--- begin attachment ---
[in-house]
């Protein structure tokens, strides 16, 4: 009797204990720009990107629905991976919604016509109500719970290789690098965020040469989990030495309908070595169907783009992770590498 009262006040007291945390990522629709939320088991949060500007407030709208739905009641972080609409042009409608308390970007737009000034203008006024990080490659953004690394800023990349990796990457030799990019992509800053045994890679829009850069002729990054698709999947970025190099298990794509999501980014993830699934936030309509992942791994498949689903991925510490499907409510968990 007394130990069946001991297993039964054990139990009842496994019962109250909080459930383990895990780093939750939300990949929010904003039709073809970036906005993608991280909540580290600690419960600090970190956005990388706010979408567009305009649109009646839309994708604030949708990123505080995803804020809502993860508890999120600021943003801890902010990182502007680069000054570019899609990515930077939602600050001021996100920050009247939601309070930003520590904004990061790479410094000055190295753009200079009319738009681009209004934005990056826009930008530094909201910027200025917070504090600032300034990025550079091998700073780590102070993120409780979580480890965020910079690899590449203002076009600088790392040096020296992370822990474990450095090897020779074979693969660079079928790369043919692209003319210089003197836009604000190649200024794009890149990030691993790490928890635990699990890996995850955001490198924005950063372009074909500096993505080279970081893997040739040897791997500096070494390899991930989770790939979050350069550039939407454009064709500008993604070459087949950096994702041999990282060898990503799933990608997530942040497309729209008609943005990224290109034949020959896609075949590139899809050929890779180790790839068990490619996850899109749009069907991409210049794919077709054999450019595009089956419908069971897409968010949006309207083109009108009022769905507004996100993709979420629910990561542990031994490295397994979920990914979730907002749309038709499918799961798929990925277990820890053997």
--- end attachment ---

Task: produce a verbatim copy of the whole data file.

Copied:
[in-house]
């Protein structure tokens, strides 16, 4: 009797204990720009990107629905991976919604016509109500719970290789690098965020040469989990030495309908070595169907783009992770590498 009262006040007291945390990522629709939320088991949060500007407030709208739905009641972080609409042009409608308390970007737009000034203008006024990080490659953004690394800023990349990796990457030799990019992509800053045994890679829009850069002729990054698709999947970025190099298990794509999501980014993830699934936030309509992942791994498949689903991925510490499907409510968990 007394130990069946001991297993039964054990139990009842496994019962109250909080459930383990895990780093939750939300990949929010904003039709073809970036906005993608991280909540580290600690419960600090970190956005990388706010979408567009305009649109009646839309994708604030949708990123505080995803804020809502993860508890999120600021943003801890902010990182502007680069000054570019899609990515930077939602600050001021996100920050009247939601309070930003520590904004990061790479410094000055190295753009200079009319738009681009209004934005990056826009930008530094909201910027200025917070504090600032300034990025550079091998700073780590102070993120409780979580480890965020910079690899590449203002076009600088790392040096020296992370822990474990450095090897020779074979693969660079079928790369043919692209003319210089003197836009604000190649200024794009890149990030691993790490928890635990699990890996995850955001490198924005950063372009074909500096993505080279970081893997040739040897791997500096070494390899991930989770790939979050350069550039939407454009064709500008993604070459087949950096994702041999990282060898990503799933990608997530942040497309729209008609943005990224290109034949020959896609075949590139899809050929890779180790790839068990490619996850899109749009069907991409210049794919077709054999450019595009089956419908069971897409968010949006309207083109009108009022769905507004996100993709979420629910990561542990031994490295397994979920990914979730907002749309038709499918799961798929990925277990820890053997």